Incentives are now strong
Favorable incentives for both sides are necessary in providing high-quality care. The relatively recent move by commercial plans and government payers toward risk-based contracting attempts to ensure that outcomes are rewarded, not volume of service.
So while quality of care is important, physicians are now seeing benefit with hospitals on quality and safety initiatives and cost-control programs because their financial fate is more closely aligned to hospitals' fiscal well-being, says Michael Murphy, the executive vice president of heath networks at Trinity Health in Novi, MI. Murphy works with physicians in senior leadership roles at Trinity to execute the health system's clinical integrated network strategy as well as its accountable care organization strategy, which work in tandem.
Trinity, which owns 35 hospitals and manages 12 others, also has a vast network of outpatient, long-term care, home health, and hospice programs in 10 states, which means the benefits of cooperation accrue directly to the health system in most cases. That's not always true in situations where the pieces of the care continuum are more disconnected.
Murphy says many times in the past, promising collaboratives have found it difficult to get coordinated care because the incentives have not been aligned. That meant cooperative efforts that may not have had positive results right away were prematurely abandoned, or that well-meaning attempts to improve care handoffs, for example, were entered into halfheartedly. As soon as a more pressing issue came up, they might have been tabled. No more.
"What's great is the payment system is catching up," says Murphy, whose organization has had a head start on some innovative collaborative efforts, such as coordinated treatment of patients with chronic disease. "That question has been debated forever," he adds. "Do you put the financial incentives first to drive behavior, or do you create a model that is more focused on quality, which attracts the payers?"
Now both can work at the same time because of the increasing emphasis employers and commercial insurers are putting on delivering measurable high-quality, safe, and coordinated care—and they are backing up that emphasis with better reimbursement. If the targets are met, the incentives are delivered. And all of the agreements are covered in a contract.
Still, "for these arrangements to work for the patient and the employer, there needs to be joint risk-sharing" between physicians and hospitals, says Jeff Wasserman, vice president of strategy and executive leadership services with Culbert Healthcare Solutions, a consultancy based in Woburn, MA. "It's hard to share risk if you can't work cooperatively."
Who's in control?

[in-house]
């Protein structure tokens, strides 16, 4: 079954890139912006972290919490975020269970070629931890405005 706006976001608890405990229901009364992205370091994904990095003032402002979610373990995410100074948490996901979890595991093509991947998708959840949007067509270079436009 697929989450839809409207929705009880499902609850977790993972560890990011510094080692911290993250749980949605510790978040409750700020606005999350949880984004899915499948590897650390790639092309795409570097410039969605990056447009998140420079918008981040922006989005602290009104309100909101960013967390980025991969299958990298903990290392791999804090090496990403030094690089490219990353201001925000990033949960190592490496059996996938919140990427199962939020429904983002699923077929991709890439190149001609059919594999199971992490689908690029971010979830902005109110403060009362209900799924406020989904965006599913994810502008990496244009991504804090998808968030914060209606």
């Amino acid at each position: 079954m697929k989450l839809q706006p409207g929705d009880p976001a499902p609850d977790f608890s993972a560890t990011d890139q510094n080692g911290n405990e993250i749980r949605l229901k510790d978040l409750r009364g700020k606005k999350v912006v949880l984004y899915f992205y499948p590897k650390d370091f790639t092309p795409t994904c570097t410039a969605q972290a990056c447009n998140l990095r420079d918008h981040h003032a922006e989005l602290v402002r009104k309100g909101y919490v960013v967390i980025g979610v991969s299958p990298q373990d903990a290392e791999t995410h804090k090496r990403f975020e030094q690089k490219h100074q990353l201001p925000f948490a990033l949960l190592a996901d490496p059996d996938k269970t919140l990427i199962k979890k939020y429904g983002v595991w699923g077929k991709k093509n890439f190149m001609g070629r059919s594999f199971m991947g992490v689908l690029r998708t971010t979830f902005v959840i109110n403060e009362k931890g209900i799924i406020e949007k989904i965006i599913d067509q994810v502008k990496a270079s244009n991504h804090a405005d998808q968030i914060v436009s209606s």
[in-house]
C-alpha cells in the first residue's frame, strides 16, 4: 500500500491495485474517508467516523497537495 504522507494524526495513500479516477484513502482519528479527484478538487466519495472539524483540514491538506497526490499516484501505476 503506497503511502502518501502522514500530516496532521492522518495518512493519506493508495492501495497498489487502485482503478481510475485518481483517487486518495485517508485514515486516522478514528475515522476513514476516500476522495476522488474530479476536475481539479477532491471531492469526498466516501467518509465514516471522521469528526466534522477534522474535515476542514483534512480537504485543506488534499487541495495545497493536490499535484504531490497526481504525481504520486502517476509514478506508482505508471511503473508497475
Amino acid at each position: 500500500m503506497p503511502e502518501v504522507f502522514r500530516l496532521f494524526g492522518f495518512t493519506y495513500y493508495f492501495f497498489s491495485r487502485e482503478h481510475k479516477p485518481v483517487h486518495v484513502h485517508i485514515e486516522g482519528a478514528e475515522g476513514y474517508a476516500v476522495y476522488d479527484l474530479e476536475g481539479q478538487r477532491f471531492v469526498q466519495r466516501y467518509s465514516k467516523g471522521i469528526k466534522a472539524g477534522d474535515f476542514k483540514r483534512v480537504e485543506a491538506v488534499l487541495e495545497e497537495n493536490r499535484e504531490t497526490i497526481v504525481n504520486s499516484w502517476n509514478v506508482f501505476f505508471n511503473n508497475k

Many conversations with healthcare senior leaders begin or end with some version of the statement, "If only we could get our physicians to ..." This thinking is not suited to the types of seismic changes facing healthcare today that require not only the physician's cooperation, but also his or her financial commitment. It also suggests a paternalistic view of the relationships between hospitals and physicians.
The biggest change that has to occur is finding new ways for hospital and health system leaders to cooperate with physicians. A second and no less important driver is simple economics. Physicians who in the past have seen themselves as being in competition with the hospital are now finding that reimbursement rule changes are making it more difficult to remain independent, says Wasserman.
In fact, he predicts that at some point in the next two years, about 50% of primary care physicians will be employed by hospitals, and "specialists will follow behind in a couple of years."
One might think that hospitals and health systems will be able to leverage physicians into following the protocols necessary for achieving performance targets in the hospitals' commercial contracts, not to mention avoiding penalties and sharing in incentives offered by CMS under healthcare reform. But employment does not ensure that doctors will be willing partners in improving care. An important hurdle is encouraging and requiring physicians to agree to hold themselves to certain standards.
"If you don't develop a genuine way to make physicians feel just as important as the hospital, it's hard to make the progress that needs to occur," Wasserman says.
That means giving leadership roles to physicians, who are expected to set their own standards by which the hospital will hold them accountable. But both sides have to give up some control, says Trinity's Murphy.
"We believe strongly that only collaboration will be successful in the future, so we all have to give up a certain amount of control."